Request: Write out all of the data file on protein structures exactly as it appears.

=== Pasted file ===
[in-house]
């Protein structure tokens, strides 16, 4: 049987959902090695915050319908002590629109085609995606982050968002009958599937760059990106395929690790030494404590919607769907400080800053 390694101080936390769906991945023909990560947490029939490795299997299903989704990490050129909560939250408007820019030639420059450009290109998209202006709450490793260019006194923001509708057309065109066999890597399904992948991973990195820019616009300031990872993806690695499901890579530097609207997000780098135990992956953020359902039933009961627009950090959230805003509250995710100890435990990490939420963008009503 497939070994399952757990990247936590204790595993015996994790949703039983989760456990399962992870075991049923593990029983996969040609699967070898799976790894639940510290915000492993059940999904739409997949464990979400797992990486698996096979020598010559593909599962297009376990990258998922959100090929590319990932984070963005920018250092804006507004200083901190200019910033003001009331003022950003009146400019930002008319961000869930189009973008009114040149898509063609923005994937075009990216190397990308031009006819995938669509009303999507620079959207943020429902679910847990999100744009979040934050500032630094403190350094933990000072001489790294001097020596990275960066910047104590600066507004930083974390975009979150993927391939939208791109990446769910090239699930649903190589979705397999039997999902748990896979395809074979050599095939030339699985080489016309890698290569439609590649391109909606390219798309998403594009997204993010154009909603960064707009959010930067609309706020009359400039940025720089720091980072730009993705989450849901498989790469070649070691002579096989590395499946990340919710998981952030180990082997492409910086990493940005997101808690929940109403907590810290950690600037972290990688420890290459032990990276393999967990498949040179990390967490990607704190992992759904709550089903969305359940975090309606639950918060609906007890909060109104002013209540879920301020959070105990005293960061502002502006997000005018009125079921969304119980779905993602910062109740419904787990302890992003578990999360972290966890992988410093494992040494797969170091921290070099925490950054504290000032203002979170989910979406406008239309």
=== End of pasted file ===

[in-house]
């Protein structure tokens, strides 16, 4: 049987959902090695915050319908002590629109085609995606982050968002009958599937760059990106395929690790030494404590919607769907400080800053 390694101080936390769906991945023909990560947490029939490795299997299903989704990490050129909560939250408007820019030639420059450009290109998209202006709450490793260019006194923001509708057309065109066999890597399904992948991973990195820019616009300031990872993806690695499901890579530097609207997000780098135990992956953020359902039933009961627009950090959230805003509250995710100890435990990490939420963008009503 497939070994399952757990990247936590204790595993015996994790949703039983989760456990399962992870075991049923593990029983996969040609699967070898799976790894639940510290915000492993059940999904739409997949464990979400797992990486698996096979020598010559593909599962297009376990990258998922959100090929590319990932984070963005920018250092804006507004200083901190200019910033003001009331003022950003009146400019930002008319961000869930189009973008009114040149898509063609923005994937075009990216190397990308031009006819995938669509009303999507620079959207943020429902679910847990999100744009979040934050500032630094403190350094933990000072001489790294001097020596990275960066910047104590600066507004930083974390975009979150993927391939939208791109990446769910090239699930649903190589979705397999039997999902748990896979395809074979050599095939030339699985080489016309890698290569439609590649391109909606390219798309998403594009997204993010154009909603960064707009959010930067609309706020009359400039940025720089720091980072730009993705989450849901498989790469070649070691002579096989590395499946990340919710998981952030180990082997492409910086990493940005997101808690929940109403907590810290950690600037972290990688420890290459032990990276393999967990498949040179990390967490990607704190992992759904709550089903969305359940975090309606639950918060609906007890909060109104002013209540879920301020959070105990005293960061502002502006997000005018009125079921969304119980779905993602910062109740419904787990302890992003578990999360972290966890992988410093494992040494797969170091921290070099925490950054504290000032203002979170989910979406406008239309």